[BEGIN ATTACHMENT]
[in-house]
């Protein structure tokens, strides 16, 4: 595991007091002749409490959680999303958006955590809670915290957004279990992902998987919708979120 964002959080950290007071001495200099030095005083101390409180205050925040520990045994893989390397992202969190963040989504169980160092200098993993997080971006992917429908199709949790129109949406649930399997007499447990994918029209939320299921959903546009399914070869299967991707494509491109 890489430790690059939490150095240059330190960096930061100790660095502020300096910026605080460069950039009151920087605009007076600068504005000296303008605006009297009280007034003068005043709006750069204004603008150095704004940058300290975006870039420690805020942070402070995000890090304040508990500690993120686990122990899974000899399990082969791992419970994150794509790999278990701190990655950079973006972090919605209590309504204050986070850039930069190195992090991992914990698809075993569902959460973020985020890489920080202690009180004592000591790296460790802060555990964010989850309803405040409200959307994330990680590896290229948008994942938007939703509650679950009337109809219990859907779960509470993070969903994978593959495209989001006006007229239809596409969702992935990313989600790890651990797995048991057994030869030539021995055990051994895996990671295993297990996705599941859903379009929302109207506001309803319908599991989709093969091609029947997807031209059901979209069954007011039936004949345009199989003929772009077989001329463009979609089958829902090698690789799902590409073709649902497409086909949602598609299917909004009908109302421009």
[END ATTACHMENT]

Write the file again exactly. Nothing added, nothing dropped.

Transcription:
[in-house]
């Protein structure tokens, strides 16, 4: 595991007091002749409490959680999303958006955590809670915290957004279990992902998987919708979120 964002959080950290007071001495200099030095005083101390409180205050925040520990045994893989390397992202969190963040989504169980160092200098993993997080971006992917429908199709949790129109949406649930399997007499447990994918029209939320299921959903546009399914070869299967991707494509491109 890489430790690059939490150095240059330190960096930061100790660095502020300096910026605080460069950039009151920087605009007076600068504005000296303008605006009297009280007034003068005043709006750069204004603008150095704004940058300290975006870039420690805020942070402070995000890090304040508990500690993120686990122990899974000899399990082969791992419970994150794509790999278990701190990655950079973006972090919605209590309504204050986070850039930069190195992090991992914990698809075993569902959460973020985020890489920080202690009180004592000591790296460790802060555990964010989850309803405040409200959307994330990680590896290229948008994942938007939703509650679950009337109809219990859907779960509470993070969903994978593959495209989001006006007229239809596409969702992935990313989600790890651990797995048991057994030869030539021995055990051994895996990671295993297990996705599941859903379009929302109207506001309803319908599991989709093969091609029947997807031209059901979209069954007011039936004949345009199989003929772009077989001329463009979609089958829902090698690789799902590409073709649902497409086909949602598609299917909004009908109302421009």